• 62% of women who completed Evernow’s health intake report experiencing anxiety and/or depression during menopause.
  • There’s increasing evidence that menopausal hormone therapy (MHT) can help treat emotional changes, including anxiety, that occur during menopause by helping restore estrogen levels. Additionally, Paroxetine (aka Paxil or Brisdelle) is the most commonly used class of antidepressants used to treat anxiety and are known as selective serotonin reuptake inhibitors (SSRIs), which increase the amount of serotonin in the brain and thereby improve mood and reduce anxiety.
Depression
68
%
improvement by month 3
  • Depression involves more than just “feeling blue:” anxiety, sadness, or emptiness tend to persist with depression, and these can be accompanied by guilt, hopelessness and loss of appetite, focus, and sleep.
  • 62% of women report experiencing anxiety and/or depression during menopause.
  • A number of effective medications are available for treating depression, and they often go hand in hand with psychotherapy. Paroxetine (aka Paxil): A commonly used class of antidepressants used to treat depression are known as selective serotonin reuptake inhibitors (SSRIs), which increase the amount of serotonin in the brain and thereby improve mood.
Weight Changes
63
%
improvement by month 3
  • As women go through menopause, weight gain tends to be more pronounced. Not only does the number on the scale go up, but the extra weight is often distributed around the midsection, leading many women to shift from a pear-shaped figure to an apple-shaped one. In addition to hormone changes, menopause is associated with symptoms that can lead to trouble sleeping, which is also associated with weight gain. 
  • Nearly 80% of women who completed Evernow’s health intake report weight changes during their menopause transition.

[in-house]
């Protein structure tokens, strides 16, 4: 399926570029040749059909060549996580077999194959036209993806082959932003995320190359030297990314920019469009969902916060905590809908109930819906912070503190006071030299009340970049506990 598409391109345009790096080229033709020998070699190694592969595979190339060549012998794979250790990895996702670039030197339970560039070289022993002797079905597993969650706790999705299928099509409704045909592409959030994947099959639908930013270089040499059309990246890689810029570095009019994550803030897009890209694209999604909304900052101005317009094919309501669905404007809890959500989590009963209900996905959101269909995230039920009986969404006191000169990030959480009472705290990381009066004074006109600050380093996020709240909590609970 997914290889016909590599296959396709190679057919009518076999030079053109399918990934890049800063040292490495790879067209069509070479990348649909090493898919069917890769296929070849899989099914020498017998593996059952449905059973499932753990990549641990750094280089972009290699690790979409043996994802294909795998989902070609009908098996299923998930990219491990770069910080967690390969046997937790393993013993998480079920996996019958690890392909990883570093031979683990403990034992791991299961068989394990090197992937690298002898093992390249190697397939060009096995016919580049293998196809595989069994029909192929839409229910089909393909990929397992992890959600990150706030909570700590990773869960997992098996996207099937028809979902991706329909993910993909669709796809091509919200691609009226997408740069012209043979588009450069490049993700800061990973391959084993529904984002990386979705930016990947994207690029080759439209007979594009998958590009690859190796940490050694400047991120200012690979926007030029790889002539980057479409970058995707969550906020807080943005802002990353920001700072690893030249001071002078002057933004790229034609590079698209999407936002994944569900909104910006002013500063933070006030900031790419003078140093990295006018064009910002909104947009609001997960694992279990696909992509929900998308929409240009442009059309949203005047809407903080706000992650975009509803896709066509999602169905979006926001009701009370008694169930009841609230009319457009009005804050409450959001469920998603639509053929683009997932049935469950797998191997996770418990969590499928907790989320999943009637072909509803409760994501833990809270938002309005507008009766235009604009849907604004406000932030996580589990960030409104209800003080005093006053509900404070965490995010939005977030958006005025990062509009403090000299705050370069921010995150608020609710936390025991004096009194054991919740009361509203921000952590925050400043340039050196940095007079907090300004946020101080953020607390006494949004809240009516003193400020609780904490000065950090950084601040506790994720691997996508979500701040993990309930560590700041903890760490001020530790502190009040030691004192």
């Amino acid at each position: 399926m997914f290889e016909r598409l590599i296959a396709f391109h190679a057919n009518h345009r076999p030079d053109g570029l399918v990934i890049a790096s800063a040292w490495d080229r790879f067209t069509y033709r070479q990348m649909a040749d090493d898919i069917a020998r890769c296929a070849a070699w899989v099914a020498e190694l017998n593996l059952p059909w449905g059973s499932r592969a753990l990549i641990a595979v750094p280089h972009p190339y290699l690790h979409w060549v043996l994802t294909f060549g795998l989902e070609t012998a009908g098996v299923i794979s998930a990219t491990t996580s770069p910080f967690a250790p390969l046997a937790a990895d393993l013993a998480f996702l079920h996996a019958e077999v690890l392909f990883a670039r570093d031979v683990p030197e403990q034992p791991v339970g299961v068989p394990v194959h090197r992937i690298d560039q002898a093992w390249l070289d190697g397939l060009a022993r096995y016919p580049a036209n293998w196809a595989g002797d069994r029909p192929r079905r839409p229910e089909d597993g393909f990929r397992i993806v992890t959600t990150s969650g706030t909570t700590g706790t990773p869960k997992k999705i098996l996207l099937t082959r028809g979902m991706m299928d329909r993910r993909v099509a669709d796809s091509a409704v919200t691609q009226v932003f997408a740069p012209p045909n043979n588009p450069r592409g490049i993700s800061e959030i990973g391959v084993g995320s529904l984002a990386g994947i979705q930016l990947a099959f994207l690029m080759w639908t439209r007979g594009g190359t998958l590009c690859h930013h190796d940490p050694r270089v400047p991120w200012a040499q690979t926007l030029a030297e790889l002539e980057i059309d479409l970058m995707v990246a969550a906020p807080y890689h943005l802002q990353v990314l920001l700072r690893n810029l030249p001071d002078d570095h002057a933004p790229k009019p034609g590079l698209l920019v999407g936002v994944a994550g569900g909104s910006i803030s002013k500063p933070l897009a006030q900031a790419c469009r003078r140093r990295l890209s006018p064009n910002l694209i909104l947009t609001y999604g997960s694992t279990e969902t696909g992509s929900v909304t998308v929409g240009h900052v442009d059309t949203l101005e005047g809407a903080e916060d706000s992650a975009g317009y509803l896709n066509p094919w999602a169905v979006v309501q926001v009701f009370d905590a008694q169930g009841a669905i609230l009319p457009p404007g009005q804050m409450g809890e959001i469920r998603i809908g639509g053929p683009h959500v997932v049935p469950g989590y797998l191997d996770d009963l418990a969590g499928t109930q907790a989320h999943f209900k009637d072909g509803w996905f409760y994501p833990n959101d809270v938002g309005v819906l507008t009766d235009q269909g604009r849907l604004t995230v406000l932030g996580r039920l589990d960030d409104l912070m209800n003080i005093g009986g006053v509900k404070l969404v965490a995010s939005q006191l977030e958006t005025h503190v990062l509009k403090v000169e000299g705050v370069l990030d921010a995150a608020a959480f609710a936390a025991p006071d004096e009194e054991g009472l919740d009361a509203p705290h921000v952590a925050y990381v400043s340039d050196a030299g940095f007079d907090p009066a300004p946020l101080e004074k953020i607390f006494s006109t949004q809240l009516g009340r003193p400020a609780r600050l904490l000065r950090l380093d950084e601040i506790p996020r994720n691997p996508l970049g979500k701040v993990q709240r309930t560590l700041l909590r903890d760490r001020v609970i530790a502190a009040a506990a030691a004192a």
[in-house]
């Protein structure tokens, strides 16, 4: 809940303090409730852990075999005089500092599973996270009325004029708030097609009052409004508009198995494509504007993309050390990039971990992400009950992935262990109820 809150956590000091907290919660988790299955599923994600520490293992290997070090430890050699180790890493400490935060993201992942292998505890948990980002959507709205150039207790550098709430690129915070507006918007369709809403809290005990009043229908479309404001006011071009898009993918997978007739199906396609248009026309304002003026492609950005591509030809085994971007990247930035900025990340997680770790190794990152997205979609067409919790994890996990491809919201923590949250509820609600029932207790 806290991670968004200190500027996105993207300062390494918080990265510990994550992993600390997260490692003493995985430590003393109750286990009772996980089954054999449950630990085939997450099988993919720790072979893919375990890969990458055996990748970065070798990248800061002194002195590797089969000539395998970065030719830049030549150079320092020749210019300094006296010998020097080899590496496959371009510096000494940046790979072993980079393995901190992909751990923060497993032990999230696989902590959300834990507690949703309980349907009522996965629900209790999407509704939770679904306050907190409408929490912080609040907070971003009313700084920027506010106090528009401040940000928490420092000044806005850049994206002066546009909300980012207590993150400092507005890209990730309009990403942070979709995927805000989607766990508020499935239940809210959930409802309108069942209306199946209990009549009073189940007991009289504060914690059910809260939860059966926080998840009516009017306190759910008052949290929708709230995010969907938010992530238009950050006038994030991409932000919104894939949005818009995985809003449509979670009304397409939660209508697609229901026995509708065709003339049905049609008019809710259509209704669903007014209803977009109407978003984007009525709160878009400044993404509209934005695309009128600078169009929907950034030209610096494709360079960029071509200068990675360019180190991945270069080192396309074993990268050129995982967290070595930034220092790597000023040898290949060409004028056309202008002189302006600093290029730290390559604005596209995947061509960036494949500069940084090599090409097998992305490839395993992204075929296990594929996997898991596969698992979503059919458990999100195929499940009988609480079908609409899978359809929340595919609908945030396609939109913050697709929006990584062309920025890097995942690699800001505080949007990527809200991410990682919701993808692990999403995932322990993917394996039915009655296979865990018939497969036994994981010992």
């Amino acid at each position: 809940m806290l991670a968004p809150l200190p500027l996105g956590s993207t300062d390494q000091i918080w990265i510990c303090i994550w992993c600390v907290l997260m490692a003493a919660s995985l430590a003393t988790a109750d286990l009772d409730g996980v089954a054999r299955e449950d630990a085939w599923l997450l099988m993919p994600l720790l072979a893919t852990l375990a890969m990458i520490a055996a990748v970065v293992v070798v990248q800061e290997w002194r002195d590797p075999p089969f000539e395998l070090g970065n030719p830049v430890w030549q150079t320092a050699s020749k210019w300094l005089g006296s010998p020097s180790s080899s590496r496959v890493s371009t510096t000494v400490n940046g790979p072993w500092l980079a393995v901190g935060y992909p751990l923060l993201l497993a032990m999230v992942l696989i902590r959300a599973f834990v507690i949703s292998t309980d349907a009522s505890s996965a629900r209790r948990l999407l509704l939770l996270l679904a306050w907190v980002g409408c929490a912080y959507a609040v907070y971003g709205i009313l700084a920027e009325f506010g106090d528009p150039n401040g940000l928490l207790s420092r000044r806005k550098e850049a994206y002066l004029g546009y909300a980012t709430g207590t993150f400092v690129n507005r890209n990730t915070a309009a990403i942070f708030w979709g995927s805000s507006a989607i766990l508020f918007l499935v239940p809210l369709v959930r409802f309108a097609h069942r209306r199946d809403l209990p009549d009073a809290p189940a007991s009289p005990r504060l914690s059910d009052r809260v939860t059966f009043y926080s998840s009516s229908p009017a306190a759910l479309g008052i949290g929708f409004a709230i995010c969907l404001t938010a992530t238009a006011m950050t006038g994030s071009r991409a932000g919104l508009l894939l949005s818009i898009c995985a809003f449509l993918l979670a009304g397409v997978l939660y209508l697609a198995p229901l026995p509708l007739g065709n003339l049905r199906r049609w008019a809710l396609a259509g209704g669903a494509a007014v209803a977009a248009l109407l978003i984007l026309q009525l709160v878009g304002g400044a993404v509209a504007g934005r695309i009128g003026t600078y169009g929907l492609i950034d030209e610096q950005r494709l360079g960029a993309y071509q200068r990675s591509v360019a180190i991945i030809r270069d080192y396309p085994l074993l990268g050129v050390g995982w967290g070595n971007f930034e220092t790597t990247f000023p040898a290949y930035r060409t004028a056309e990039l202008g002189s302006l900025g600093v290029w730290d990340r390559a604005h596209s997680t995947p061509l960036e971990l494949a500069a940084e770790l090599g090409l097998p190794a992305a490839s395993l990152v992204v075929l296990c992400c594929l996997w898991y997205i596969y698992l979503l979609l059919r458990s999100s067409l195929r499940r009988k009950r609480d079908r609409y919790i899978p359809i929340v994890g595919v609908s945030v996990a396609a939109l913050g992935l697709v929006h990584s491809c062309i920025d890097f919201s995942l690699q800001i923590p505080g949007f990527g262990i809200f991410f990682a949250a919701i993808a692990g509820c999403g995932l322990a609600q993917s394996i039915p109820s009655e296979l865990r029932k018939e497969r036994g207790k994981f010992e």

Skin / Hair Changes
74
%
improvement by month 1
  • As you go through menopause, you might notice more hair falling out in the shower or left behind on your pillowcase after sleeping. While hair loss can be alarming, know that it’s a normal part of menopause for many women and can be addressed in several ways.
  • Up to 66% of postmenopausal women will experience hair loss.
Joint Pain
68
%
improvement by month 3
  • Joint pain is any discomfort, pain or inflammation in a joint—where your bones meet. Joint pain can make everyday activities—going for a walk, carrying groceries, even getting dressed—difficult and painful.
  • 64% of women who completed Evernow’s health intake experience joint pain during their menopause transition.
  • Evidence shows that estrogen therapy (systemic estradiol) can be an effective treatment for menopausal joint pain by providing the estrogen that your ovaries no longer produce. Research also shows that estrogen therapy is effective at improving joint pain in post-menopausal women who have had a hysterectomy.
Low Libido
%
reduction by month 2
  • During the menopausal transition, some people find that their libido, or sex drive, changes, and they no longer feel spontaneous desire. Shifting hormones can hamper arousal and lead to physical changes that might make you less interested in or uncomfortable during sex. 
  • Both systemic and vaginal estrogen therapy can help you deal with vaginal dryness and atrophy that may cause discomfort during sex. Testosterone therapy can also help improve sex drive in women. Although it is not FDA-approved for use in women, it is often used for this reason in postmenopausal women with the support of several medical societies, including the North American Menopause Society.
Source: The Evernow 2021 and 2022 Menopause Studies – collected from over 100,000 women